Application for Participation in the Food and Drug Administration Commissioner's Fellowship Program
Correction: Notification and Recordkeeping Requirements for Exports
Adverse Experience Reporting for Licensed Biological Products; and General Records
State Petitions for Exemption From Preemption
Upcoming Meetings, Workshops, and Conferences
Drugs and Biologics
FDA Outreach Meeting for the Pediatric Cancer Advocacy Community will be held November 18, 2014, in Silver Spring, MD.
The Seventh Annual Sentinel Initiative Public Workshop will convene on February 5, 2015, in Washington, D.C. to discuss a variety of topics on active medical product surveillance.
Public Workshop on Regulatory Science Considerations for Software Used in Diabetes Management will be held November 13, 2014, in Silver Spring, MD.
Public Workshop on Brain-Computer Interface Devices for Patients with Paralysis and Amputation will be held November 21, 2014, in Silver Spring, MD.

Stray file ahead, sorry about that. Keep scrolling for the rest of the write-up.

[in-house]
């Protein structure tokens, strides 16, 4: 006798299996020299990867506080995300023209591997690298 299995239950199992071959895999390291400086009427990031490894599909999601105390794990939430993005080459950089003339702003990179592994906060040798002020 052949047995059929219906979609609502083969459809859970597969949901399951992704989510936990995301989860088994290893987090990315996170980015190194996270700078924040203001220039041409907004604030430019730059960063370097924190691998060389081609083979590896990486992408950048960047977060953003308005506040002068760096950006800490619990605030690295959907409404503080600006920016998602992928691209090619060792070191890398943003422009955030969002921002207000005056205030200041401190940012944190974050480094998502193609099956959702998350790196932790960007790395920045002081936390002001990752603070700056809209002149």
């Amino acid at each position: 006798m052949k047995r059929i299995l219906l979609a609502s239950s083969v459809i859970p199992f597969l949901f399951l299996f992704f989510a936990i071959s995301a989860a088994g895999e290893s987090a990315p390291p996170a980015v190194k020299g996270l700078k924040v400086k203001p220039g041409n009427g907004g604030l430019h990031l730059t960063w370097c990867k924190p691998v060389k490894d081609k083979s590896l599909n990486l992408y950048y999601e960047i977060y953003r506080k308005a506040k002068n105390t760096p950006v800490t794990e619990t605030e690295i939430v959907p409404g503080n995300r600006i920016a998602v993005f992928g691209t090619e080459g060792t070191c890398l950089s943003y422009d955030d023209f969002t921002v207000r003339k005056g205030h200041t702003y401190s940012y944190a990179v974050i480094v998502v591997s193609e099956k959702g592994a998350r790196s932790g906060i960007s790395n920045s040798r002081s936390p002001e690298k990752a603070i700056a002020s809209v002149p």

November 14, 2014: Ophthalmic Devices Panel of the Medical Devices Advisory Committee (to discuss premarket approval of an interocular lens implant)
November 18, 2014: Drug Safety and Risk Management Advisory Committee (to discuss risk evaluation and mitigation strategies and elements to assure safe use of eculizumab (SOLIRIS))
November 19, 2014: Science Board to the FDA (to discuss data related to anesthetics and sedation drugs in children)
November 24–25, 2014: Anesthetic and Analgesic Drug Products Advisory Committee (to discuss the risk–benefit balance of epidural steroid injections for inflammation and pain management)
December 2–3, 2014: Blood Products Advisory Committee (to hear scientific data related to reconsideration of the current blood donor deferral policy for men who have had sex with another man since 1977, to hear information about the emergence of the chikungunya virus in the Western Hemisphere, and to hear information about rapid surveillance for Middle Eastern Respiratory Syndrome coronavirus)